|Detail from the cover of Wounds of Love: The Story of Saint Padre Pio.|
Saint Joan’s mission lasted about two years before she was martyred at age 19.
Saint Francis of Assisi was 45 when he passed to eternity, roughly 20 years elapsing between his call and his death.
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Nearly as many people recall unforgettable personal encounters with the gruff Capuchin saint of San Giovanni Rotondo, either in the flesh, or in the spirit. It is said that he heard about five million confessions over the course of his priesthood. And there are numerous miracle stories. One such story that I heard in person is that of Philadelphia native Frank Tenaglia (1965-2019) who credited Padre Pio with healing him of a grave childhood illness—a miracle which allowed him to praise God with his amazing voice for many years.
Though there are myriad books about Padre Pio's extraordinary life, very few of these are accessible to younger readers. This has now changed with the release of Wounds of Love: The Story of Saint Padre Pio by Phillip Campbell. I have been waiting for a book like this for years. It’s no easy task to condense the long and eventful life of someone like Padre Pio into the historical fiction format which appeals to young readers, but Phillip Campbell has done a masterful job. His focus on the early life of St. Pio is pitch-perfect. While most readers think of Padre Pio as a rather grumpy elderly man, Campbell’s presentation spends more time introducing readers to the young Francesco Forgione growing in grace and holiness in the bosom of a loving family.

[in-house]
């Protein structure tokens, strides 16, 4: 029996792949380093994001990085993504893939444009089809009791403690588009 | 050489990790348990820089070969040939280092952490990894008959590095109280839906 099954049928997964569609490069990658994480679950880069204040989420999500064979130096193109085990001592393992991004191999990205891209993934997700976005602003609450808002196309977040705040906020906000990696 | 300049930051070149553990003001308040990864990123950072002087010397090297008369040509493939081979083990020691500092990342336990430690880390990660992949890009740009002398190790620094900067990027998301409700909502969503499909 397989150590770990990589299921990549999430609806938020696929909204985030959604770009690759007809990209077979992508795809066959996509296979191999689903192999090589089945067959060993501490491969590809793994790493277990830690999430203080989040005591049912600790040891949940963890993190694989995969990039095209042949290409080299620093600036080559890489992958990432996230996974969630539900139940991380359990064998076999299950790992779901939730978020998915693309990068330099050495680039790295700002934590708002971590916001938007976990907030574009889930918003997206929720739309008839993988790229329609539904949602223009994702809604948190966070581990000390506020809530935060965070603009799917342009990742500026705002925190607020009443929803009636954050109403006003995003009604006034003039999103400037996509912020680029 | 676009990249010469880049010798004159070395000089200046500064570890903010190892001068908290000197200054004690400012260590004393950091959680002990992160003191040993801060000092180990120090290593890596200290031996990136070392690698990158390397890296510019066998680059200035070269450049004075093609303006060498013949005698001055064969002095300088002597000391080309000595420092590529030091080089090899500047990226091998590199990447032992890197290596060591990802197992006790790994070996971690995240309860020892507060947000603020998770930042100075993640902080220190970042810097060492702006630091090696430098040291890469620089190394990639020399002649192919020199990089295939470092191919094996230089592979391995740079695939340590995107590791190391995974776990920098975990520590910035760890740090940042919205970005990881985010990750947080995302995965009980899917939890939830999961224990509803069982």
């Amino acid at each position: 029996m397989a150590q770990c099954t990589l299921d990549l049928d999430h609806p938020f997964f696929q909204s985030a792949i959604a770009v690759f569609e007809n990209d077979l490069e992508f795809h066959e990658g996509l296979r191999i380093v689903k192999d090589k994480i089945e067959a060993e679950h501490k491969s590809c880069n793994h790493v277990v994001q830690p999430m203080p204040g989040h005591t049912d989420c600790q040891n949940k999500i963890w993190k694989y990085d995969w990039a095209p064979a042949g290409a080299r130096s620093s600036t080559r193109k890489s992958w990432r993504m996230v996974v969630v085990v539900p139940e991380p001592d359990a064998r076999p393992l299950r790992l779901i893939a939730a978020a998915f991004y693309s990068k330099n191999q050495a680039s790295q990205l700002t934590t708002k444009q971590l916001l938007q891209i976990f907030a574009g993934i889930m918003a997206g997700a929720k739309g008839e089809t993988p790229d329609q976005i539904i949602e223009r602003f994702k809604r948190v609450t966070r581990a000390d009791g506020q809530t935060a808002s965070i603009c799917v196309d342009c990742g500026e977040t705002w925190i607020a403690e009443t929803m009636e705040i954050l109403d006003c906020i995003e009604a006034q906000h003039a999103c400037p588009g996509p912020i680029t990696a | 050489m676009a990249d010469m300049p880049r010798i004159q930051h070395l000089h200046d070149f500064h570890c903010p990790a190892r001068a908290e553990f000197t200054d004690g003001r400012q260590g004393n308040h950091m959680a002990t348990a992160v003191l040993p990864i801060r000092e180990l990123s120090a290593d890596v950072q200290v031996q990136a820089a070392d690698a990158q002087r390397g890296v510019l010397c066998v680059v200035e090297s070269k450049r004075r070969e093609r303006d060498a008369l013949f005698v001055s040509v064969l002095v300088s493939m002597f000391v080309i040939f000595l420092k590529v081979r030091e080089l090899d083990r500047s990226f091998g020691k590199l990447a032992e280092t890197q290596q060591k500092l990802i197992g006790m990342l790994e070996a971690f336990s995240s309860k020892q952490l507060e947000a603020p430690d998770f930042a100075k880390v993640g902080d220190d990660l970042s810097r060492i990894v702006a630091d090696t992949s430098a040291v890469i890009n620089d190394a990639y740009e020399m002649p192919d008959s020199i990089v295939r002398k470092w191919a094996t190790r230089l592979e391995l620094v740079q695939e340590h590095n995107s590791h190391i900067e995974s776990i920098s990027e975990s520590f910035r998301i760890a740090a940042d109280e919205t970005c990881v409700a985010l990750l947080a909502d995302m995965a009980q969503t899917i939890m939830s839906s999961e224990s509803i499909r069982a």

Wounds of Love includes some of the most famous anecdotes associated with Padre Pio, including the well-known incident reported by General Nathan F. Twining of a Capuchin monk appearing in the sky to thwart Allied bombing runs on San Giovanni Rotondo during World War II. Campbell also relates a few more obscure ones, including one that I had never heard before, despite having read several books on Padre Pio in the past. In Chapter 12, the novel delves into the slanders aimed at Padre Pio by those within the Church in the early 1960s. In an effort to gather evidence against him, someone apparently wiretapped his confessional. Originally, I thought that this outrageous story belonged more to the “fiction” than to the “historical” side of the narrative. But upon further research, I discovered that this inconceivably awful tale was true—and that Padre Pio actually did discover the microphone himself and cut out the wire with a penknife!
In sum, Wounds of Love is a fantastic book and I heartily recommend it to readers of all ages. If you need additional proof of how the story draws you in, I gave it to my 17-year old son to read and he polished it off in about a week. What's more, he immediately moved on to a more in-depth biography of Padre Pio that we have on our bookshelves.
Mission accomplished, Mr. Campbell!
I just purchased it for my grandchildren.
Great! Hope they (and you) enjoy it!
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